Israeli Doctors Not Reporting Torture of Palestinians
A protester walks across a cloth with red paint and the Star of Davis during an anti-Israel demonstration. Human rights groups say Israel regularly tortures Palestinian detainees being held in Israeli prisons, and that medical professionals are involved in the mistreatment of prisoners. (Photo: Reuters)

A report issued by two Israeli human rights organisations, the Public Committee Against Torture (PCAT) and Physicians for Human Rights (PHR), accuses medical professionals in Israel of neglecting the rights of Palestinian detainees by failing to report incidents of torture or ill-treatment.

The report, entitled 'Doctoring the Evidence, Abandoning the Victim' which is due to be published later in November, is based on over 100 complaints from detainees brought forward by Palestinians since 2007.

"This report reveals significant evidence arousing the suspicion that many doctors ignore the complaints of their patients; that they allow Israeli Security Agency interrogators to use torture; approve the use of forbidden interrogation methods and the ill-treatment of helpless detainees; and conceal information, thereby allowing total immunity for the torturers," it states.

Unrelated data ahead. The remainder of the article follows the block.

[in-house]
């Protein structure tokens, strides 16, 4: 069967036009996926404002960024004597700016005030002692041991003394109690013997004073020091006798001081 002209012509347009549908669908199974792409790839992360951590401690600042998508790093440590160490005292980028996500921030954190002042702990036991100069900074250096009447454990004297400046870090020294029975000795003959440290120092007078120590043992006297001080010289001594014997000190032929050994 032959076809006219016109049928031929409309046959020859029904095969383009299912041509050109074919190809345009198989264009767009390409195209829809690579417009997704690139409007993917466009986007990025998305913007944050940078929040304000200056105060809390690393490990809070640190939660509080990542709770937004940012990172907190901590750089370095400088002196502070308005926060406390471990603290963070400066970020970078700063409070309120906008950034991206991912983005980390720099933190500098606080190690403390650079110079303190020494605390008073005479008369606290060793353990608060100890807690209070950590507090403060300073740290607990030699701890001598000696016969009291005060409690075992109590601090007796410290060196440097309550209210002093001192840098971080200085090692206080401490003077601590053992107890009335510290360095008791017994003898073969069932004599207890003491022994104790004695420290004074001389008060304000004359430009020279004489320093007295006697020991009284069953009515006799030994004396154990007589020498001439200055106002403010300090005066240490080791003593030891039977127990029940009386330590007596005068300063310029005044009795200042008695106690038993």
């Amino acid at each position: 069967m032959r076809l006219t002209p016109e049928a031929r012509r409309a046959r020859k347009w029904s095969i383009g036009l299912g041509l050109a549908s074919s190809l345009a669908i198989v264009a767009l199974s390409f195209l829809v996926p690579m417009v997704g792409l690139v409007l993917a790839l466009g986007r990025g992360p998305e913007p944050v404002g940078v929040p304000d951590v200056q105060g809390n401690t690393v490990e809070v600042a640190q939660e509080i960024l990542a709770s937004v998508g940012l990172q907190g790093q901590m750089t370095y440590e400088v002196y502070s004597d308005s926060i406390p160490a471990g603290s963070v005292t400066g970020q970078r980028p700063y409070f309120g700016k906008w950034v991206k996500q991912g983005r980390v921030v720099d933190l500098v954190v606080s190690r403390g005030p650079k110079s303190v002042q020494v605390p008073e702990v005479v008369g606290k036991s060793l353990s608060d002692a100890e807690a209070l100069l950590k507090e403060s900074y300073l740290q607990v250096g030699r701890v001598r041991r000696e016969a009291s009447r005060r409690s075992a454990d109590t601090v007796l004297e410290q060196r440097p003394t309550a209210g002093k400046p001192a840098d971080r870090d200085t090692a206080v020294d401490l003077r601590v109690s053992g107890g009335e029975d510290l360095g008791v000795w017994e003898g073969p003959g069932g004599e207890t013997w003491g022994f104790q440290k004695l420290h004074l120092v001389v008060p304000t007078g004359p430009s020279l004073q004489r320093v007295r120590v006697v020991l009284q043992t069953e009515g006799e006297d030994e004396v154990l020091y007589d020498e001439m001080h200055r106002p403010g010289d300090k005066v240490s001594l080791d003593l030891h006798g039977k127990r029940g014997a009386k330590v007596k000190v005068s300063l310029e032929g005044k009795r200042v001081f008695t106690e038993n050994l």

The report alleges that doctors are failing to keep adequate medical record of injuries causes to detainees during interrogations, citing "countless cases wherein individuals testified to injuries inflicted upon them during detention or in interrogation, and yet the medical record from the hospital or the prison service makes no mention of it."

"Effective documentation of the injury can be a decisive factor in initiating an investigation, in bringing the perpetrators to trial and in ensuring that justice is carried out," it adds.

Torture and "inhuman treatment" during interrogation are prohibited under Israeli law, although the state's high court has ruled that physical means of interrogation could be defensible to save lives.

"In Israel it is illegal to abuse inmates, including security prisoners," said government spokesman Mark Regev.

"Guidelines have been passed to the relevant authorities. If years ago the guidelines were not clear, they are today. And if there are allegations of wrongdoing against people in custody, they are investigated thoroughly."